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Killer Style, Crazy Love: The Rock N Roll Bride Life

Rock n Roll Bride Kat Williams

[This interview was originally published on Tattoo Hero, sadly Tattoo Hero is no longer; so over the next little bit I’ll be reposting a few articles from the Tattoo Hero Blog in order that they might live on elsewhere] 

An Interview with Kat of Rock N Roll Bride

Blogging, Brides & Tattoos – Rock N Roll Bride is dead cool.

Whether you’re looking for wedding inspiration, expert advice on blogging, or running your own business, Kat Williams‘ blog is the definitive go to.

Initially starting out as an outlet to chronicle her own adventures in matrimony, Rock N Roll Bride has since become the sorely needed breath of fresh of air in the wedding industry for many women about to wed – be they ‘Punk Rock Girls’ or ‘Glamour Girls’ (and lets be honest, many of us would identify as both).

Kat curates with care and detail on Rock N Roll Bride some of the most beautiful and unique weddings around, breaking free of traditional modes to celebrate the individual.

Witty, glamorous and well inked – Kat Williams is also one of the brains behind the Blogcademy, a blogging workshop that has been taking the world by storm, selling out classes across the globe. Continue Reading

Art & Culture

Friday Film Pick – An American Werewolf In London

So…I wrote a really long, involved post about how awesome An American Werewolf In London is. And I lost it.



ARGH!*)(#&*(^@$* Lesson learned. Save, save, save and save some more. So I’m afraid it’s a fluffy-assed paragraph from me on this (for now). Just watch the film. It’s great.

Hands down my favourite werewolf films are Ginger Snaps (a fantastic Canadian film which uses the werewolf mythos as an analogy for becoming a woman), and the classic An American Werewolf In London.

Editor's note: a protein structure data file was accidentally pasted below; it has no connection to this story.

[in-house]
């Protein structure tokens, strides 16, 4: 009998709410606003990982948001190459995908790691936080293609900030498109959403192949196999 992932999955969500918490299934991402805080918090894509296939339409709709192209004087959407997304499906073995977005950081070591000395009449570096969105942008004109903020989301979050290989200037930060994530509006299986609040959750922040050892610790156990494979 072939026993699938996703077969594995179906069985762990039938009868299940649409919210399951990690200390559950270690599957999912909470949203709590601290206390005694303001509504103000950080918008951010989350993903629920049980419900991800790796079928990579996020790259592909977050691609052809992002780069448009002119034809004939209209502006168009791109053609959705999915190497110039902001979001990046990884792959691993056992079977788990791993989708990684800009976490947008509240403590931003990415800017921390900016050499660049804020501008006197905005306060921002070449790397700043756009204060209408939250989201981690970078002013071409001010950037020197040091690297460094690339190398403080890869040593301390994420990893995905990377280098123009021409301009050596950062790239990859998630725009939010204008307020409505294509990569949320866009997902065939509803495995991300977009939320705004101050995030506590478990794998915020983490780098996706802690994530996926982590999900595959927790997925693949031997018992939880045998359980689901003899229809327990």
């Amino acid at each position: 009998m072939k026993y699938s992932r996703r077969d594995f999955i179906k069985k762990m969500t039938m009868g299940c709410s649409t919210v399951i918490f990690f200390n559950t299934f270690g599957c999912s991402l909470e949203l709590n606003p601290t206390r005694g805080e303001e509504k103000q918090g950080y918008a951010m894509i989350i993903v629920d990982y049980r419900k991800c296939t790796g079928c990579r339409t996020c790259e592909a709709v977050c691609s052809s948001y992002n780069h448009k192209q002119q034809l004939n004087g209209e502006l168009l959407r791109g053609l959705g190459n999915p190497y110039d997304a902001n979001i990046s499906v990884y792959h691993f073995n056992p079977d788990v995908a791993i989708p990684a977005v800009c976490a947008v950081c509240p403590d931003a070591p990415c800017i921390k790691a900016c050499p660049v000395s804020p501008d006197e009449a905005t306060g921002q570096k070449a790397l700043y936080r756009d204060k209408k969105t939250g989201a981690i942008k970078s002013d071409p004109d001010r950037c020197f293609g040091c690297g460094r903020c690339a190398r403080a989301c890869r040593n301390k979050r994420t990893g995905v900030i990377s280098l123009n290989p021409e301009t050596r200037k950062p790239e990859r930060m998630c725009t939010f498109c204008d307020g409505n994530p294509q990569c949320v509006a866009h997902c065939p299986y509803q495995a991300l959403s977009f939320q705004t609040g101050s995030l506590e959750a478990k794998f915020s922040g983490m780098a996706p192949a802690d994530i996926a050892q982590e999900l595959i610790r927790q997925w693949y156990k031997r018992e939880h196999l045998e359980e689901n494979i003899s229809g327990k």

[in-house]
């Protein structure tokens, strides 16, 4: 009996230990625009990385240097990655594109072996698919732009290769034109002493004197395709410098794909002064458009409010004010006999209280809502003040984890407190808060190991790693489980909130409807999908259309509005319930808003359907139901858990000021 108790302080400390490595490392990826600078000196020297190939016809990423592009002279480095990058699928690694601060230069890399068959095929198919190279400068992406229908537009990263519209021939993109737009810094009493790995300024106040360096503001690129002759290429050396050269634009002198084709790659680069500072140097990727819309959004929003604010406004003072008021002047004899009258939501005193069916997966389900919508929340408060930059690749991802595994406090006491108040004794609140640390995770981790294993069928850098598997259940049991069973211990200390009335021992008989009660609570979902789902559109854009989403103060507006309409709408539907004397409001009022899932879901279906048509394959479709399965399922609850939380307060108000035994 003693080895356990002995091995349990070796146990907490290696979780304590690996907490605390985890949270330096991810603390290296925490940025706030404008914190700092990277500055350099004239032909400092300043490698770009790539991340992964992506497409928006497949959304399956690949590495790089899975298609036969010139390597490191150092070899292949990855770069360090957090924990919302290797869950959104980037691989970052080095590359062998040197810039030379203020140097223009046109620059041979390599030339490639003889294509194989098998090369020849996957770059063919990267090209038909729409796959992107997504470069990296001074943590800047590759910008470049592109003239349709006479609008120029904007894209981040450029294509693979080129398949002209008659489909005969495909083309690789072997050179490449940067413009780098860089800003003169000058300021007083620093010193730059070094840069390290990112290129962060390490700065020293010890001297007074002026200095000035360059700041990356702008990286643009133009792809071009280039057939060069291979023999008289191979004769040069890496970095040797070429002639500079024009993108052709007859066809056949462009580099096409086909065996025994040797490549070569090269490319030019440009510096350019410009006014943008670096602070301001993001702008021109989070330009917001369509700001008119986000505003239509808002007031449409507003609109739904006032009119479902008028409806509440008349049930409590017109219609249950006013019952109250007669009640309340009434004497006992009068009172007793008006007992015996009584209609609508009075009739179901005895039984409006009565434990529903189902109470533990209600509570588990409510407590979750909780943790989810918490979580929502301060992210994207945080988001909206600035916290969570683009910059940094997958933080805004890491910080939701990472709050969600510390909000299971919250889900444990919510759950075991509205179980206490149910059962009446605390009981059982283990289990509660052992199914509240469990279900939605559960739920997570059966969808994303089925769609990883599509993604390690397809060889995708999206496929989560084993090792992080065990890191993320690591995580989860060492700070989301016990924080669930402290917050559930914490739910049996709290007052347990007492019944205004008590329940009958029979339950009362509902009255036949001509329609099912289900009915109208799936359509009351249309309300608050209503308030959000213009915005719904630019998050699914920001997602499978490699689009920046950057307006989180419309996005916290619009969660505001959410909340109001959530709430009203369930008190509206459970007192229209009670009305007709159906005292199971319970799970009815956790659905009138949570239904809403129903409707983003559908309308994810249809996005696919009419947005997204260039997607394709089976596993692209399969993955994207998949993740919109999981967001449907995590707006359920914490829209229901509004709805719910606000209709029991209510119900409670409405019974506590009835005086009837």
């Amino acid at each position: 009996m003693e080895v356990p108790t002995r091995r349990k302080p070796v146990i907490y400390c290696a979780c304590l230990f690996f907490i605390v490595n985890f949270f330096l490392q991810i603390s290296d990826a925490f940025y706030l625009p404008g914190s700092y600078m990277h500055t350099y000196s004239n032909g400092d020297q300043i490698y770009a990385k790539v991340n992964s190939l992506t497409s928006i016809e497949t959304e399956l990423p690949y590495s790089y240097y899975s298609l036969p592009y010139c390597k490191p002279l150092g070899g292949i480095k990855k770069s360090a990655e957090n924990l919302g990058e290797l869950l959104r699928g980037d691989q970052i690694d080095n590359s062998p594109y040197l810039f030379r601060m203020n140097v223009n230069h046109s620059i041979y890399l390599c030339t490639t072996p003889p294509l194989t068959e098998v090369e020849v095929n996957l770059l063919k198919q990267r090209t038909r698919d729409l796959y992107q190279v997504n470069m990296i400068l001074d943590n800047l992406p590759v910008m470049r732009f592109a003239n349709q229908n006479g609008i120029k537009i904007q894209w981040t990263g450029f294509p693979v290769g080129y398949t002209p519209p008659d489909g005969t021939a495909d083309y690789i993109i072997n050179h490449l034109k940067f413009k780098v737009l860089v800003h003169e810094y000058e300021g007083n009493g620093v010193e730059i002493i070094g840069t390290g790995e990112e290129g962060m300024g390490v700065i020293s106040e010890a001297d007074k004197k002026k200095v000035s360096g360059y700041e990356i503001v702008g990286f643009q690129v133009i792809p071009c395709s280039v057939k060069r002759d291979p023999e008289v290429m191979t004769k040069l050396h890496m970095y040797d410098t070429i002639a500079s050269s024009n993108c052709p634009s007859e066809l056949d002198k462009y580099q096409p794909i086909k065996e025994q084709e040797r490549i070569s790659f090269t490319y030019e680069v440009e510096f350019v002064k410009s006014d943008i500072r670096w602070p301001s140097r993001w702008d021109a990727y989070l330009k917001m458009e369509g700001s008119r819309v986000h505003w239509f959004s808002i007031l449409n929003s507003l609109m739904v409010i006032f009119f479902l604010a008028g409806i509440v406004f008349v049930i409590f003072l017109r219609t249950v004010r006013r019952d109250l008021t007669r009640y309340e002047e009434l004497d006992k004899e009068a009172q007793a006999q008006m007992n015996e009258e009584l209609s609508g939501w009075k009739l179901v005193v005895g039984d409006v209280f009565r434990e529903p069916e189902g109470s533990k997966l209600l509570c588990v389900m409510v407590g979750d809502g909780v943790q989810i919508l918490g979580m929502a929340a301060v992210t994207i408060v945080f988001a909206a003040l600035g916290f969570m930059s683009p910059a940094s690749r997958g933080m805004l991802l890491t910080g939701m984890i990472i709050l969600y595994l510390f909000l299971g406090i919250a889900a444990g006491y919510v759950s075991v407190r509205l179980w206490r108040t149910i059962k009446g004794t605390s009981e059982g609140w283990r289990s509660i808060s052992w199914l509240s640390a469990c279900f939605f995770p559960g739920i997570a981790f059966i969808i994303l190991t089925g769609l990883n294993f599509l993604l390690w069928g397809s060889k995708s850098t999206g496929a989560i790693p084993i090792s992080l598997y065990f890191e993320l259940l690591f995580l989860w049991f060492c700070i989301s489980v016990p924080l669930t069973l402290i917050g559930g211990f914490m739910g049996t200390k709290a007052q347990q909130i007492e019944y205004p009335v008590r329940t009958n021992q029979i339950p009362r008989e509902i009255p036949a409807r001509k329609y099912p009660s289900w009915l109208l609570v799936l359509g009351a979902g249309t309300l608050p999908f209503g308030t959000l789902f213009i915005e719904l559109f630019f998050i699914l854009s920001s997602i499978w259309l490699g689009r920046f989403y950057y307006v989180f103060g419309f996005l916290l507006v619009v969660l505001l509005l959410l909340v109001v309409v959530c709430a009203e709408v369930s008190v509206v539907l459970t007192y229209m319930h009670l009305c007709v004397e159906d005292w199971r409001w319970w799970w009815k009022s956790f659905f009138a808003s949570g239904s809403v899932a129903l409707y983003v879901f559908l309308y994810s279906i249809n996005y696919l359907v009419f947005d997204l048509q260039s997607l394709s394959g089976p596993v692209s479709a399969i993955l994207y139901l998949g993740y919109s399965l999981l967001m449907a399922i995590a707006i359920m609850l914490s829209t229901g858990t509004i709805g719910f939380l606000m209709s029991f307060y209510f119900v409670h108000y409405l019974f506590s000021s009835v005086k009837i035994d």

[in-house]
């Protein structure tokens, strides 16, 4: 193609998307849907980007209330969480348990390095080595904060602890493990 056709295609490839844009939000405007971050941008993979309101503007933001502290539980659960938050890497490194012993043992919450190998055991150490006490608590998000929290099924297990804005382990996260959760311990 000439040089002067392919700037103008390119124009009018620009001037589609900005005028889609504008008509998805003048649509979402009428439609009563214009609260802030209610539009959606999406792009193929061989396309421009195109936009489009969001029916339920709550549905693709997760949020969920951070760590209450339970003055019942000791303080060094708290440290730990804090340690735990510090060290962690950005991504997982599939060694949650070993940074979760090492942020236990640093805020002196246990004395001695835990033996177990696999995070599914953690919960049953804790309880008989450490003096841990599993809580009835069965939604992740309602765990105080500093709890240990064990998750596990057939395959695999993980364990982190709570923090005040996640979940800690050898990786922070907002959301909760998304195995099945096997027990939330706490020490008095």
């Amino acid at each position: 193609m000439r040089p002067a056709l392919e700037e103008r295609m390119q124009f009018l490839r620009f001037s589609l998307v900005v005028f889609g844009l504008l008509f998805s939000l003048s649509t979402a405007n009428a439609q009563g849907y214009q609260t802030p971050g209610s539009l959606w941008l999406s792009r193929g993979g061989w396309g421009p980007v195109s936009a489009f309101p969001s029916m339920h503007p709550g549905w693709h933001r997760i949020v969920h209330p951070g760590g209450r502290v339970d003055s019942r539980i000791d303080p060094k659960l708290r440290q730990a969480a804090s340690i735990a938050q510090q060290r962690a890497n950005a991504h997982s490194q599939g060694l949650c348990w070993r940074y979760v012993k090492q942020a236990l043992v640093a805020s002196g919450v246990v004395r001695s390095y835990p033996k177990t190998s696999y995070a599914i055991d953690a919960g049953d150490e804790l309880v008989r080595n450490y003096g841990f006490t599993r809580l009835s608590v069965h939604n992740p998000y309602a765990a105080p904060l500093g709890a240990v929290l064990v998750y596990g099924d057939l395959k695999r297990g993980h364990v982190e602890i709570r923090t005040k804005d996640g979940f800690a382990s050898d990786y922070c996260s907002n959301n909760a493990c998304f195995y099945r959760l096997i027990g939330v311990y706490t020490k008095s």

It’s a Full Moon tonight, but not only that, it’s a ‘Blue Moon‘ making it especially appropriate to be watching An American Werewolf In London tonight.

So if you haven’t already seen John Landis‘s classic horror film, add it to your must watch list!

Film poster for An American Werewolf In London
Underground werewolf attackNurse Alex Price & David in An American Werewolf In London
Wandering the Moors - An American Werewolf In London

Art & Culture

Dracula & the Theatre at Ace

Bela Lugosi - Dracula at the Ace Theatre

When I first discovered the old United Artists building in Los Angeles had been converted into a hotel by the Ace Hotel group, I was intrigued to see what they had done to it.

For those not in the know, United Artists was a production company established by silent film industry legends Mary Pickford, Charlie Chaplin, Douglas Fairbanks, and DW Griffith.

Calling South Broadway in downtown Los Angeles home, the UA building was completed in 1927. Its magnificant Spanish-Gothic look styled after the famous Segovia Cathedral in Segovia, Spain.

Exposed concrete rooms and the hipsterific vibe of the actual hotel aside, what floored me was the beautiful and painstaking restoration of the United Artists Theatre itself.

Theatre at Ace Hotel in LA

The grand entrance, intricate detail and awe-inspiring craftsmanship illustrate Pickford’s prescient instinct to house cinema in devotional dress. The ornately decorated open balcony and mezzanine overlook the expansive theater, orchestra and proscenium arch, while thousands of tiny mirrors glimmer in the vaulted ceilings. Richly colored murals depict the legends of film’s Golden Age, immortalized in mythic attire. the overall effect is a warm, lushly appointed feast for the eyes, rife with history and creative spirit.

Too often the curse of time takes with it many an incredible old cinema. It saddens me immensely when I read about these beautiful cinematic palaces falling into disrepair, or worse yet – torn down altogether.

So to see the United Artists Theatre returned to its old glory, and utilized for its original intention – as a cinema, makes my heart soar.

Ace Hotel Theatre LASince re-opening last year, the re-named Theatre at Ace has played host to a variety of interesting events ranging from film, to concerts, and performance.

I’ve been keeping an eye out on the events section of the LA Ace Hotel curious to see what’s put on there, and bemoaning in particular having missed ‘The music of David Lynch’ back in April.

But the event in October at the Theatre at Ace not to be missed if you find yourself in Los Angeles then is LA Opera’s presentation of Bela Lugosi’s Dracula on the big screen accompanied by a live performance of the film’s score by Philip Glass and the Kronos Quartet!

Yuup, I’m officially kirk-ing out.